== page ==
Especially if you subscribe to Bruce Feldman's "body blow theory"—which broadly states that teams are more likely to lose one week after playing a physical opponent—having to defend a Bret Bielema power-rushing offense on the heels of Alabama sounds tricky.
Last year, the Razorbacks rushed for 182 yards on 34 carries, the highest average (5.35) LSU had allowed in almost two months.
October 18 vs. Tennessee
This one is entirely schedule dependent. Look at the five-week stretch Tennessee is nestled into the middle of for Ole Miss:
- Oct. 4: vs. No. 2 Alabama
- Oct. 11: at No. 21 Texas A&M
- Oct. 18. vs. Tennessee
- Oct. 25: at No. 13 LSU
- Nov. 1: vs. No. 6 Auburn
The Vols should be decent this season, but they are probably the worst team in that quintet. At the very least, they're the second worst, with Alabama, Auburn and LSU still considerably ahead of them.
Where they otherwise might have stuck out as a plucky land-mine on Ole Miss' schedule, the context makes them look more like an oasis, a luscious reprieve from a desert of high-probablilty losses.
That is trap game 101.
The Rebels have a big advantage along the lines (and on defense in general), but they also have an interception-prone quarterback in Bo Wallace. Nothing keeps a less-talented team in a game like turnovers, although explosive skill-position players who can turn short gains into long ones would be a close second. On that front, Tennessee (Jalen Hurd, Marquez North, Josh Malone, etc.) is particularly set.
And that is trap game 102.
September 13 at South Alabama
The Jaguars went just 6-6 last season, but they were better than their record, losing five of seven one-possession games. The result was a No. 68 finish on the Football Outsiders F/+ ratings, one spot ahead of 10-win Rice and four spots ahead of Tennessee.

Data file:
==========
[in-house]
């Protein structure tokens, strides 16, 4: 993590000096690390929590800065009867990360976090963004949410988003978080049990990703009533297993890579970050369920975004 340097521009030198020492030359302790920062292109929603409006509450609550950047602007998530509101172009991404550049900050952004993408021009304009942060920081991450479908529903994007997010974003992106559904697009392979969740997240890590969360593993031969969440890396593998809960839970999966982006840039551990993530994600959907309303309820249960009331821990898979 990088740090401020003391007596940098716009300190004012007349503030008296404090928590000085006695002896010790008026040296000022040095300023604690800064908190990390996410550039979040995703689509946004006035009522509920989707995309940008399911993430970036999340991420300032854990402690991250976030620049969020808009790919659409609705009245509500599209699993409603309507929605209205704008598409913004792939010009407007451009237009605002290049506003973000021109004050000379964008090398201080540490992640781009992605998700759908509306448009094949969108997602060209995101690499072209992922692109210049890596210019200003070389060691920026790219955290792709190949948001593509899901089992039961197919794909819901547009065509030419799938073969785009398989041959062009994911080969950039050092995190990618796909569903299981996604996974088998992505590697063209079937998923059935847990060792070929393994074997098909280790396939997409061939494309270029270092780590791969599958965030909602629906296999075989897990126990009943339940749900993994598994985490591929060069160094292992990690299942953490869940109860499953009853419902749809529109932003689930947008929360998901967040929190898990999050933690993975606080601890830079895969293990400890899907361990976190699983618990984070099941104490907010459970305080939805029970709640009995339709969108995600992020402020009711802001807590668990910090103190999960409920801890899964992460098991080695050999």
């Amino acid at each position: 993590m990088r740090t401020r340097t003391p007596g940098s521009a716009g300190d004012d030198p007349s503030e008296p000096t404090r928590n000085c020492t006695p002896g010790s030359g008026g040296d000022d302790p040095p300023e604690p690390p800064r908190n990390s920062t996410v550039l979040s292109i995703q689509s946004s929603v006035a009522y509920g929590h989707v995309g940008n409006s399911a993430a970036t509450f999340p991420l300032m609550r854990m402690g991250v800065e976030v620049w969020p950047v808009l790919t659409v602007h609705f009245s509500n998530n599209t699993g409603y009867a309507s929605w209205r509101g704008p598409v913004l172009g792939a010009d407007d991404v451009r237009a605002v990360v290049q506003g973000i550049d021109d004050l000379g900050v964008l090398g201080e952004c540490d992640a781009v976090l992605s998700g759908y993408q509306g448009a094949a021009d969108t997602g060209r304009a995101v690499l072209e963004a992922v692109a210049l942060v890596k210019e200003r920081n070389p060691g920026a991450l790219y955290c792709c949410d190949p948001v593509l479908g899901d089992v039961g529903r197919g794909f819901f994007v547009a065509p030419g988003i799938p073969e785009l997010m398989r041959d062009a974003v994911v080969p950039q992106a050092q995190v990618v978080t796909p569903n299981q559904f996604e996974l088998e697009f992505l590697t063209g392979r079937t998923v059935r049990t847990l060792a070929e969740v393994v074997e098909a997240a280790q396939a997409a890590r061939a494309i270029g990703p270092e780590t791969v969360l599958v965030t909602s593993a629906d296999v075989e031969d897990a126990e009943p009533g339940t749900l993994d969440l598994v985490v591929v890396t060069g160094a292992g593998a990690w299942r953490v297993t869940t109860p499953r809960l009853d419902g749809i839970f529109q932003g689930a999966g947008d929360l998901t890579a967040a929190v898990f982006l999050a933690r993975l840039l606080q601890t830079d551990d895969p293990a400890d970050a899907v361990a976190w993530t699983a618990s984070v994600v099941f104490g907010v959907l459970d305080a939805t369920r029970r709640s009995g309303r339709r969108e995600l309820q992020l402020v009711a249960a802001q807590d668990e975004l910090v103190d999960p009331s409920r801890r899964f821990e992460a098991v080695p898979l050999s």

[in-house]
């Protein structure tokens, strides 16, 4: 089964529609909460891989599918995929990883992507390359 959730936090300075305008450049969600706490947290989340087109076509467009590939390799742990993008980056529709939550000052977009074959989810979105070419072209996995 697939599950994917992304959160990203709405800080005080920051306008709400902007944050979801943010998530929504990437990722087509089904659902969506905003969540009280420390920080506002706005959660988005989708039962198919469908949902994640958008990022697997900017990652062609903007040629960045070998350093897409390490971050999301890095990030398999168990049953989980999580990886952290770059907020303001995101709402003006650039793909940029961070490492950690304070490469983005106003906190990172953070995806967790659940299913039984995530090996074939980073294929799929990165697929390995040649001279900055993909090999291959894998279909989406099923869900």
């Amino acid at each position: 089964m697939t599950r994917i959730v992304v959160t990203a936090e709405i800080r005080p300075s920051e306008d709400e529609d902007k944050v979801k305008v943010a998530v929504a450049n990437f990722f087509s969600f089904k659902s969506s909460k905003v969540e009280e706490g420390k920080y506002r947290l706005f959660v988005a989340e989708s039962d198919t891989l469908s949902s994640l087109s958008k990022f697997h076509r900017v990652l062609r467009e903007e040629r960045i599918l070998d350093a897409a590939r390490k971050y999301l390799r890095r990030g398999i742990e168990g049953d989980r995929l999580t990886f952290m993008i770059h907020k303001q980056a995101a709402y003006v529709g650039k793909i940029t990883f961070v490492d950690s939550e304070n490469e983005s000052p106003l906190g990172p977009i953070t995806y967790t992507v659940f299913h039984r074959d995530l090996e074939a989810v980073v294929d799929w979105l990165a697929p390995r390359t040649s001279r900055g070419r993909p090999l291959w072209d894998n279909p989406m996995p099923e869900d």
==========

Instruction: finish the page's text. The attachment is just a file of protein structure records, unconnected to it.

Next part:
What's more, they return 15 senior starters in 2014, per Phil Steele, who ranked them No. 33 on his combined experience chart. This is a veteran team that knows how to stay in ball games—it just hasn't yet learned how to finish them.
Mississippi State has to be careful in a rare nonconference road trip to Mobile, Alabama. With a trip to Baton Rouge the following week and Auburn and Texas A&M looming as the next two games after that, it is easy to imagine a scenario where it takes Joey Jones' team lightly.
Just ask Tennessee how competitive USA can be.
September 20 vs. Indiana
Any of Missouri's FBS nonconference opponents could rightfully be labeled trap-worthy. A road trip to Toledo and home dates with UCF and Indiana are all games the Tigers could easily lose.
By virtue of being last, though, this September 20 matchup with the Hoosiers seems like the most likely candidate.